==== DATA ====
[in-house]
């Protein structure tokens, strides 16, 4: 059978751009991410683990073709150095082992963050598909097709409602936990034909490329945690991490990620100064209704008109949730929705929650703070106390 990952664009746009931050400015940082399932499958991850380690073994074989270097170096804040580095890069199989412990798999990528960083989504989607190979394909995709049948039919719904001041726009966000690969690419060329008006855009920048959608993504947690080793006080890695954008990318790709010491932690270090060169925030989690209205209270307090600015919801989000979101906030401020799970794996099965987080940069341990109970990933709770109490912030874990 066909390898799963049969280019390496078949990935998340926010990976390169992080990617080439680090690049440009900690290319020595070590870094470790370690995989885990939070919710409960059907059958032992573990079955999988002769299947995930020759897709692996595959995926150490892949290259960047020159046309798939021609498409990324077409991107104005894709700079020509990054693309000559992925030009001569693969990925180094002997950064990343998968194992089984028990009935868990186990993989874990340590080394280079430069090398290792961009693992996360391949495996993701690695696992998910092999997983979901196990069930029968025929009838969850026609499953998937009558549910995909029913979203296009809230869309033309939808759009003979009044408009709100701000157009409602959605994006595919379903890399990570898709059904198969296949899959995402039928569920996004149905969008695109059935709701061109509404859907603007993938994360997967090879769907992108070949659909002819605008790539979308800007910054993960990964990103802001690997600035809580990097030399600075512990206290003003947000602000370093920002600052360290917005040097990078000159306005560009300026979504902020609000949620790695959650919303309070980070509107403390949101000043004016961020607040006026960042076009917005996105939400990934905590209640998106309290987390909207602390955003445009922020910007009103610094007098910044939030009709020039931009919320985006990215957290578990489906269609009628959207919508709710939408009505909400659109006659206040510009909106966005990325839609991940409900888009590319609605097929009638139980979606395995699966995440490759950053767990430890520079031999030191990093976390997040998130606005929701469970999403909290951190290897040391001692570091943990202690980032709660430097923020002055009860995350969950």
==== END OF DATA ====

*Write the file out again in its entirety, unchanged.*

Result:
[in-house]
């Protein structure tokens, strides 16, 4: 059978751009991410683990073709150095082992963050598909097709409602936990034909490329945690991490990620100064209704008109949730929705929650703070106390 990952664009746009931050400015940082399932499958991850380690073994074989270097170096804040580095890069199989412990798999990528960083989504989607190979394909995709049948039919719904001041726009966000690969690419060329008006855009920048959608993504947690080793006080890695954008990318790709010491932690270090060169925030989690209205209270307090600015919801989000979101906030401020799970794996099965987080940069341990109970990933709770109490912030874990 066909390898799963049969280019390496078949990935998340926010990976390169992080990617080439680090690049440009900690290319020595070590870094470790370690995989885990939070919710409960059907059958032992573990079955999988002769299947995930020759897709692996595959995926150490892949290259960047020159046309798939021609498409990324077409991107104005894709700079020509990054693309000559992925030009001569693969990925180094002997950064990343998968194992089984028990009935868990186990993989874990340590080394280079430069090398290792961009693992996360391949495996993701690695696992998910092999997983979901196990069930029968025929009838969850026609499953998937009558549910995909029913979203296009809230869309033309939808759009003979009044408009709100701000157009409602959605994006595919379903890399990570898709059904198969296949899959995402039928569920996004149905969008695109059935709701061109509404859907603007993938994360997967090879769907992108070949659909002819605008790539979308800007910054993960990964990103802001690997600035809580990097030399600075512990206290003003947000602000370093920002600052360290917005040097990078000159306005560009300026979504902020609000949620790695959650919303309070980070509107403390949101000043004016961020607040006026960042076009917005996105939400990934905590209640998106309290987390909207602390955003445009922020910007009103610094007098910044939030009709020039931009919320985006990215957290578990489906269609009628959207919508709710939408009505909400659109006659206040510009909106966005990325839609991940409900888009590319609605097929009638139980979606395995699966995440490759950053767990430890520079031999030191990093976390997040998130606005929701469970999403909290951190290897040391001692570091943990202690980032709660430097923020002055009860995350969950």